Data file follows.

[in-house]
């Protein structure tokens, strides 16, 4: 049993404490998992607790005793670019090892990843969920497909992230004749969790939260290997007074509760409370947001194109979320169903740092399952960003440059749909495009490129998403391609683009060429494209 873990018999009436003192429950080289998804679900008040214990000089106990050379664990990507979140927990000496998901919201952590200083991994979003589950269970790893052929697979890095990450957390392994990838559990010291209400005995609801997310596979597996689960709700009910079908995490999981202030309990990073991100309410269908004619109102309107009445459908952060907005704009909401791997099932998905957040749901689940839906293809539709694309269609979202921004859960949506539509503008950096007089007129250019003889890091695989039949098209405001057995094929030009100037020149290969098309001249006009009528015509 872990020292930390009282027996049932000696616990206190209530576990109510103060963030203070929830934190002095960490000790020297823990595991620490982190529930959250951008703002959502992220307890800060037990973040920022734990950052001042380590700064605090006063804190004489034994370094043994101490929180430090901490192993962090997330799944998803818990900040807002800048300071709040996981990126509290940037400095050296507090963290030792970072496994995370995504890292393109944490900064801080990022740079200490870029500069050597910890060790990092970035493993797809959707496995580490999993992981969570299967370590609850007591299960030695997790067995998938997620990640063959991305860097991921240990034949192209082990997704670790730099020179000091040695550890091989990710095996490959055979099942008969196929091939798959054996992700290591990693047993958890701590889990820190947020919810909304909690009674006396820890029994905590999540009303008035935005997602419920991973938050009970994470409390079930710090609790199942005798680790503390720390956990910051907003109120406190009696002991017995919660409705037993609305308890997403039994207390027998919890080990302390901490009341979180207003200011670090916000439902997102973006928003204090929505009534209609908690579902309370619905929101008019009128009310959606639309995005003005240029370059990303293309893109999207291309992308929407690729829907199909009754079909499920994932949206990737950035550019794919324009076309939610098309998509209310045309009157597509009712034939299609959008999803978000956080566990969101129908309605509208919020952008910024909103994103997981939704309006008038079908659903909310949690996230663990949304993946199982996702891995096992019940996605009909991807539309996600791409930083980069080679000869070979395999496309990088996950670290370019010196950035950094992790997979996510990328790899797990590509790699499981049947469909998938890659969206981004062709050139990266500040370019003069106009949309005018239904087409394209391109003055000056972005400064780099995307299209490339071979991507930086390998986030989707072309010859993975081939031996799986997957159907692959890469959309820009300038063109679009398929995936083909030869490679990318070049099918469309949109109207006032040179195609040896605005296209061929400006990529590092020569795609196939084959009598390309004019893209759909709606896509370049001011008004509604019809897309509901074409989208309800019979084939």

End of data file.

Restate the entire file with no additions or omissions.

[in-house]
């Protein structure tokens, strides 16, 4: 049993404490998992607790005793670019090892990843969920497909992230004749969790939260290997007074509760409370947001194109979320169903740092399952960003440059749909495009490129998403391609683009060429494209 873990018999009436003192429950080289998804679900008040214990000089106990050379664990990507979140927990000496998901919201952590200083991994979003589950269970790893052929697979890095990450957390392994990838559990010291209400005995609801997310596979597996689960709700009910079908995490999981202030309990990073991100309410269908004619109102309107009445459908952060907005704009909401791997099932998905957040749901689940839906293809539709694309269609979202921004859960949506539509503008950096007089007129250019003889890091695989039949098209405001057995094929030009100037020149290969098309001249006009009528015509 872990020292930390009282027996049932000696616990206190209530576990109510103060963030203070929830934190002095960490000790020297823990595991620490982190529930959250951008703002959502992220307890800060037990973040920022734990950052001042380590700064605090006063804190004489034994370094043994101490929180430090901490192993962090997330799944998803818990900040807002800048300071709040996981990126509290940037400095050296507090963290030792970072496994995370995504890292393109944490900064801080990022740079200490870029500069050597910890060790990092970035493993797809959707496995580490999993992981969570299967370590609850007591299960030695997790067995998938997620990640063959991305860097991921240990034949192209082990997704670790730099020179000091040695550890091989990710095996490959055979099942008969196929091939798959054996992700290591990693047993958890701590889990820190947020919810909304909690009674006396820890029994905590999540009303008035935005997602419920991973938050009970994470409390079930710090609790199942005798680790503390720390956990910051907003109120406190009696002991017995919660409705037993609305308890997403039994207390027998919890080990302390901490009341979180207003200011670090916000439902997102973006928003204090929505009534209609908690579902309370619905929101008019009128009310959606639309995005003005240029370059990303293309893109999207291309992308929407690729829907199909009754079909499920994932949206990737950035550019794919324009076309939610098309998509209310045309009157597509009712034939299609959008999803978000956080566990969101129908309605509208919020952008910024909103994103997981939704309006008038079908659903909310949690996230663990949304993946199982996702891995096992019940996605009909991807539309996600791409930083980069080679000869070979395999496309990088996950670290370019010196950035950094992790997979996510990328790899797990590509790699499981049947469909998938890659969206981004062709050139990266500040370019003069106009949309005018239904087409394209391109003055000056972005400064780099995307299209490339071979991507930086390998986030989707072309010859993975081939031996799986997957159907692959890469959309820009300038063109679009398929995936083909030869490679990318070049099918469309949109109207006032040179195609040896605005296209061929400006990529590092020569795609196939084959009598390309004019893209759909709606896509370049001011008004509604019809897309509901074409989208309800019979084939």